If you think public education in America has lost its edge, think again. All across the nation, schools are finding ways to engage students, families, and communities inside the classroom by thinking outside the box. Scholastic Parent & Child magazine is proud to celebrate the 25 schools you’ll discover here as inspiring models for all.
 
 
 
|
 
 
 
     
 
 
Join the conversation
#PCcoolschools
Use the hashtag #PCcoolschools to join the conversation about the challenges facing education in America today. Follow us at @PARENTandCHILD
 
 
Submit your school
About The Coolest Schools in America

It seems much of the national conversation about public schools focuses on the negative these days. With back-to-school time upon us, the editors of Scholastic Parent & Child magazine felt it was high time to call attention to the positive and change the conversation.

In conjunction with our August/September issue cover story, “The Coolest Schools in America” highlights 25 schools that have brought together educators, community leaders, and families and students to drive innovative approaches to making school more relevant, challenging, and motivating. You’ll find models of student and parent engagement, community involvement, health & wellness, 21st-century skills, the green movement, and much, much more — from classes held in an actual zoo to students growing their own food or investing a $20,000 grant in the stock market. Of course no single list can include all the “cool” schools in the land, but we believe our choices will inspire others to think outside the box.

For comments and inquiries, email PCanswers@scholastic.com.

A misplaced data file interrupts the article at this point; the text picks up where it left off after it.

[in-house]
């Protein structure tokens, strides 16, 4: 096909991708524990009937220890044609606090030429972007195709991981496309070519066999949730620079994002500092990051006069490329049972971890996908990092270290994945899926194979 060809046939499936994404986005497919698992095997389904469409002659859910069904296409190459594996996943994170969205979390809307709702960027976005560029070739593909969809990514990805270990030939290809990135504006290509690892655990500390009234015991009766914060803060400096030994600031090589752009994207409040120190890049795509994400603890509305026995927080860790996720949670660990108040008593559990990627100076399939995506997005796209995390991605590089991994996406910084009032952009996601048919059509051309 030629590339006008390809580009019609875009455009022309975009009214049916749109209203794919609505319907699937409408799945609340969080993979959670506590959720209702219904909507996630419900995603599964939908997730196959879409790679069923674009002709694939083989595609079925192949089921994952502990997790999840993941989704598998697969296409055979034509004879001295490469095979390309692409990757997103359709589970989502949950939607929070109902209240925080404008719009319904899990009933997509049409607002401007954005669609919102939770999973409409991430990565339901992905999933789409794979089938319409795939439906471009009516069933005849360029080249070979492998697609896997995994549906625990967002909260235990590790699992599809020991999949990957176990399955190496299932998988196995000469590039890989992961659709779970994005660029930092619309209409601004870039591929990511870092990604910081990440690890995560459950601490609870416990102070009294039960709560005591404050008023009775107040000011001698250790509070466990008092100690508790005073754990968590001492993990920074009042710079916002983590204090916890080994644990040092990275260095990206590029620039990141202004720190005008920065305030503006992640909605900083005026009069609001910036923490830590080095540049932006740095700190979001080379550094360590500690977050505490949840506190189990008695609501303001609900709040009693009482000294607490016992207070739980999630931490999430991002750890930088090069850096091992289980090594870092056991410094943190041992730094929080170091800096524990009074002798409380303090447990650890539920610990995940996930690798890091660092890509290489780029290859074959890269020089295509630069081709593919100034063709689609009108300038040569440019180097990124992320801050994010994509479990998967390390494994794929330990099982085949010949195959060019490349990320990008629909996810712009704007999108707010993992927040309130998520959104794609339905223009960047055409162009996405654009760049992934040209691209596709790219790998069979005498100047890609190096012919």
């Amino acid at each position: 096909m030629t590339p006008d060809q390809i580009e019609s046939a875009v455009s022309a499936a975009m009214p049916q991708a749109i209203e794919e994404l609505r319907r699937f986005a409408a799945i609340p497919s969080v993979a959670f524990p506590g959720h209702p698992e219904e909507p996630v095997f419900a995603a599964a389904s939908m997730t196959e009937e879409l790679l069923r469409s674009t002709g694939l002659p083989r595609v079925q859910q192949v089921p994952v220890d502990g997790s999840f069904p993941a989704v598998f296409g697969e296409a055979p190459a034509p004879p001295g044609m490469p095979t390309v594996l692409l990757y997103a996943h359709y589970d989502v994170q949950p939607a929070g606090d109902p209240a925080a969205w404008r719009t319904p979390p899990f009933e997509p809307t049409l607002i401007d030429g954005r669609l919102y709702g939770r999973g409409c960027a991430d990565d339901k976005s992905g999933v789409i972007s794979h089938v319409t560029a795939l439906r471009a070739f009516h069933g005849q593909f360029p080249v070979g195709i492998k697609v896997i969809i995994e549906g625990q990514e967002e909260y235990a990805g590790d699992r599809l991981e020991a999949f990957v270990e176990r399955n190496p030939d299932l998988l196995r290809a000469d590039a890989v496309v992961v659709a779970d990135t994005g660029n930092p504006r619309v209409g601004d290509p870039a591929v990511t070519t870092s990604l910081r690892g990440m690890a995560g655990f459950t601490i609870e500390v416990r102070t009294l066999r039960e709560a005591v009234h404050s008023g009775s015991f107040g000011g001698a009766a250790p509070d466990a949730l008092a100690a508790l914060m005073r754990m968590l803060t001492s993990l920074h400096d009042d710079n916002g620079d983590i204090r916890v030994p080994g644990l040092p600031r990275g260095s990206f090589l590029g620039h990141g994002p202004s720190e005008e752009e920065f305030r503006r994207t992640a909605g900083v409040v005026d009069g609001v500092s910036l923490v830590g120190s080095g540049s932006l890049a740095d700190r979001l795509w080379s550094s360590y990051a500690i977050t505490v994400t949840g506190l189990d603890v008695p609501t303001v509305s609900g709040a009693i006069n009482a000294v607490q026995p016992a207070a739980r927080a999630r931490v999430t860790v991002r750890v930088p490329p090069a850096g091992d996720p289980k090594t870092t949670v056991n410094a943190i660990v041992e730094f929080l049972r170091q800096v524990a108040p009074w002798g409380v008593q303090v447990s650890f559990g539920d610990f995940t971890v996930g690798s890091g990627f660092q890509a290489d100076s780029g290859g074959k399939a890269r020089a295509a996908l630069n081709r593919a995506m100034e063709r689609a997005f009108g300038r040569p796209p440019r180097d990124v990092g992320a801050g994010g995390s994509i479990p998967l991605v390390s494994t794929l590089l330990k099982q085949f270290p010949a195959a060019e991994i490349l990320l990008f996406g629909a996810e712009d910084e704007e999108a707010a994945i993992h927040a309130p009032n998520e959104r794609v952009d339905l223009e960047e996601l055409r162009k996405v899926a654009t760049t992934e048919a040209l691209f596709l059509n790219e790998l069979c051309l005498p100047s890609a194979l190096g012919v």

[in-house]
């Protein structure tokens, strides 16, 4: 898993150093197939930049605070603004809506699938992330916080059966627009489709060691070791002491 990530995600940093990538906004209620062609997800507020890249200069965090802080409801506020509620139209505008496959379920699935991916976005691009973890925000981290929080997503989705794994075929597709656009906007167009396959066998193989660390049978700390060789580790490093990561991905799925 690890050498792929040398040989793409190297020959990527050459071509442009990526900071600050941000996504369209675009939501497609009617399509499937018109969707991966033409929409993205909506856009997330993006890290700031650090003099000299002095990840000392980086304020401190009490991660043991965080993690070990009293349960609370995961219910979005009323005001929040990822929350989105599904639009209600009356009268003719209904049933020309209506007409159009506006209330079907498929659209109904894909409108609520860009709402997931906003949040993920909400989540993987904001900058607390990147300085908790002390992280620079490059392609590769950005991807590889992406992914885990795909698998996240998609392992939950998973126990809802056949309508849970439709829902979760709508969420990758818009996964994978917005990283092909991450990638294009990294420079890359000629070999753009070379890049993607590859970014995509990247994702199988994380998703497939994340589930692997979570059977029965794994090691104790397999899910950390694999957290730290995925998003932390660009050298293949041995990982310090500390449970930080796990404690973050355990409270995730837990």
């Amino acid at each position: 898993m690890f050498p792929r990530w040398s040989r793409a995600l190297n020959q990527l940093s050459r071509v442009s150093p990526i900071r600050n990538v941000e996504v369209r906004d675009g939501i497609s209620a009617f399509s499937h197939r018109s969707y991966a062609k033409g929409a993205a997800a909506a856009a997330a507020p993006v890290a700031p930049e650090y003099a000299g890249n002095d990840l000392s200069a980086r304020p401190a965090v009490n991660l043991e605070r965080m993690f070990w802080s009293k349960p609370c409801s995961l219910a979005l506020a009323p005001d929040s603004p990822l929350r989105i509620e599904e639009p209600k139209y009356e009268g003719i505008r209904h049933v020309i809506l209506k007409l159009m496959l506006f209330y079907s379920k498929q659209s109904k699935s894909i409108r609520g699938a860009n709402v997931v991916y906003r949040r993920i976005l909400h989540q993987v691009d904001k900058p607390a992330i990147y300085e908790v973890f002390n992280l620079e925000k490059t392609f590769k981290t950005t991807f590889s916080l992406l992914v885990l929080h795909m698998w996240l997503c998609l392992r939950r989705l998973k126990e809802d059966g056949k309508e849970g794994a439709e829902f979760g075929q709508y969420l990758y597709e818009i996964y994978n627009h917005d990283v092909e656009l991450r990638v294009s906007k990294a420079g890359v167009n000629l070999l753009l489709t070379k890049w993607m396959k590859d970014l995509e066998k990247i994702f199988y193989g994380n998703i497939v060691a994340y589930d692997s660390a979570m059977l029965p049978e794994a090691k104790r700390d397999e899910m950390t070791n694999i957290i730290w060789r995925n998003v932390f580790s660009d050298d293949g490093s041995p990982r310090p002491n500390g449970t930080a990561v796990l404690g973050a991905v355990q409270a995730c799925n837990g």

How We Made Our Selections

Choosing 25 out of nearly 100,000 public schools in the United States was a feat. We began by combing through awards lists and reading hundreds of news articles. We reached out to our contacts in the field and spoke to authors, educators, and administrators. Our research revealed a wealth of activity — teachers and parents all over are working hard to change the playing field for every student in their care. The result? A broad variety of schools from different states, focusing on topics of critical importance to today’s students and families. Here’s what the schools have in common:

  • Each is a public school (see “School Types” below).
  • Each serves children between the ages of 4 and 12.
  • Each addresses topics above and beyond test scores, such as health care, global language, and 21st-century skills.
  • Each is tackling their topic in truly innovative and unique ways.
  • Each has proven with quantitative and qualitative measures that its programs improve student engagement, community impact, and holistic development and achievement.
  • Each will inspire you to bring the Cool School movement to your own hometown!

School Types

Traditional Public School

— a school that employs conventional methods of instruction and is available to all students in the neighborhood or zone

Public MAGNET School

— a school built around a subject focus or theme (such as journalism or engineering), which students choose to attend, often with competitive entry by application

Public Charter School

— a school that is exempt from select state regulations and therefore can employ unconventional instruction models; students choose to attend, and entry is done by application

Theme School

— a public school intentionally built or structured around a particular theme (such as environmentalism); may also be a magnet school

Who We Are

Scholastic Parent & Child magazine helps parents raise smarter, happier families. With a focus on learning as the core of family life, we cover child development; imaginative play; smart family travel; nutrition; and a healthy, active lifestyle. We help young, growing families succeed within the school experience and in life.

On the “thank you” front, a standing O goes to Senior Editor Anna W. Bardaus of Scholastic’s Classroom and Community Group for spearheading and coordinating the research of this project. (You can get some sleep now, Anna.) Thanks also goes to Scholastic Parent & Child digital editors Megan Hess and Tom Booth for working so tirelessly to assemble the accompanying media, and to Art Director Carolyn Veith Krienke and Associate Art Director Jennie Utschig for their designs and diligence. Finally, a note of gratitude to Dom & Tom, our mighty, mighty microsite developer. They are a joy to work with and always show up with good coffee.

—Nick Friedman, Editor in Chief